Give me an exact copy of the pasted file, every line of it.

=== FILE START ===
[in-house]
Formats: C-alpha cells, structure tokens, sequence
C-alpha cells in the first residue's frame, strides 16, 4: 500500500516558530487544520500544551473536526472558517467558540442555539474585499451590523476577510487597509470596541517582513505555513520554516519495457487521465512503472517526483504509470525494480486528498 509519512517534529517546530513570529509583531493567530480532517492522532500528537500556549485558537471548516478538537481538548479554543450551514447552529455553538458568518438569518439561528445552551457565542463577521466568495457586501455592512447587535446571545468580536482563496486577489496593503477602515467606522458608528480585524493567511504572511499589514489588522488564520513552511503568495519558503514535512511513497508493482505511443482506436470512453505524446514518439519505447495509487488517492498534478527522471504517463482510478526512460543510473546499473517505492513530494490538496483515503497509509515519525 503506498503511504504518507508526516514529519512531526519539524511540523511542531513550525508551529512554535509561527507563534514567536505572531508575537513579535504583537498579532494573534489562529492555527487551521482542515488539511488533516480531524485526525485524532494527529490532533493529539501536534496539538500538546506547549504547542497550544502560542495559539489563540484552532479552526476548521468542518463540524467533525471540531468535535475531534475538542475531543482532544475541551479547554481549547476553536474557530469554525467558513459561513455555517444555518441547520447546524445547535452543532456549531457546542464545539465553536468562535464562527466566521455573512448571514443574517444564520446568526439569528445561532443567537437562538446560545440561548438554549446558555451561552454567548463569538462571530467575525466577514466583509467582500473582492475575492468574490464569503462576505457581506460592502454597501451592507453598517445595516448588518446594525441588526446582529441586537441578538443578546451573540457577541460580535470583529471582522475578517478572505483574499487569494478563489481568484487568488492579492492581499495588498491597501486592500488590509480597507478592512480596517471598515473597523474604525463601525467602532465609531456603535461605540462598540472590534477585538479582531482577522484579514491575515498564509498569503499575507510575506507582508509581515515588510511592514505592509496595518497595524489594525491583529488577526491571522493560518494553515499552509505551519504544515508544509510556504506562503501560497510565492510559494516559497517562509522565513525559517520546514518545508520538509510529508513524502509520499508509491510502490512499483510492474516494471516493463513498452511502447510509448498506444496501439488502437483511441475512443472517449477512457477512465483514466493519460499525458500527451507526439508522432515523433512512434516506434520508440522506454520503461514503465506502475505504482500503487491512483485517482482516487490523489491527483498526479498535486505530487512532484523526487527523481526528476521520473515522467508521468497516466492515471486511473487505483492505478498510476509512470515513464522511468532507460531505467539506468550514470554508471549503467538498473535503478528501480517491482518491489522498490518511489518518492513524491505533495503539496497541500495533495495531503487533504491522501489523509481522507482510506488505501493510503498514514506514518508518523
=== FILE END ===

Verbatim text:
[in-house]
Formats: C-alpha cells, structure tokens, sequence
C-alpha cells in the first residue's frame, strides 16, 4: 500500500516558530487544520500544551473536526472558517467558540442555539474585499451590523476577510487597509470596541517582513505555513520554516519495457487521465512503472517526483504509470525494480486528498 509519512517534529517546530513570529509583531493567530480532517492522532500528537500556549485558537471548516478538537481538548479554543450551514447552529455553538458568518438569518439561528445552551457565542463577521466568495457586501455592512447587535446571545468580536482563496486577489496593503477602515467606522458608528480585524493567511504572511499589514489588522488564520513552511503568495519558503514535512511513497508493482505511443482506436470512453505524446514518439519505447495509487488517492498534478527522471504517463482510478526512460543510473546499473517505492513530494490538496483515503497509509515519525 503506498503511504504518507508526516514529519512531526519539524511540523511542531513550525508551529512554535509561527507563534514567536505572531508575537513579535504583537498579532494573534489562529492555527487551521482542515488539511488533516480531524485526525485524532494527529490532533493529539501536534496539538500538546506547549504547542497550544502560542495559539489563540484552532479552526476548521468542518463540524467533525471540531468535535475531534475538542475531543482532544475541551479547554481549547476553536474557530469554525467558513459561513455555517444555518441547520447546524445547535452543532456549531457546542464545539465553536468562535464562527466566521455573512448571514443574517444564520446568526439569528445561532443567537437562538446560545440561548438554549446558555451561552454567548463569538462571530467575525466577514466583509467582500473582492475575492468574490464569503462576505457581506460592502454597501451592507453598517445595516448588518446594525441588526446582529441586537441578538443578546451573540457577541460580535470583529471582522475578517478572505483574499487569494478563489481568484487568488492579492492581499495588498491597501486592500488590509480597507478592512480596517471598515473597523474604525463601525467602532465609531456603535461605540462598540472590534477585538479582531482577522484579514491575515498564509498569503499575507510575506507582508509581515515588510511592514505592509496595518497595524489594525491583529488577526491571522493560518494553515499552509505551519504544515508544509510556504506562503501560497510565492510559494516559497517562509522565513525559517520546514518545508520538509510529508513524502509520499508509491510502490512499483510492474516494471516493463513498452511502447510509448498506444496501439488502437483511441475512443472517449477512457477512465483514466493519460499525458500527451507526439508522432515523433512512434516506434520508440522506454520503461514503465506502475505504482500503487491512483485517482482516487490523489491527483498526479498535486505530487512532484523526487527523481526528476521520473515522467508521468497516466492515471486511473487505483492505478498510476509512470515513464522511468532507460531505467539506468550514470554508471549503467538498473535503478528501480517491482518491489522498490518511489518518492513524491505533495503539496497541500495533495495531503487533504491522501489523509481522507482510506488505501493510503498514514506514518508518523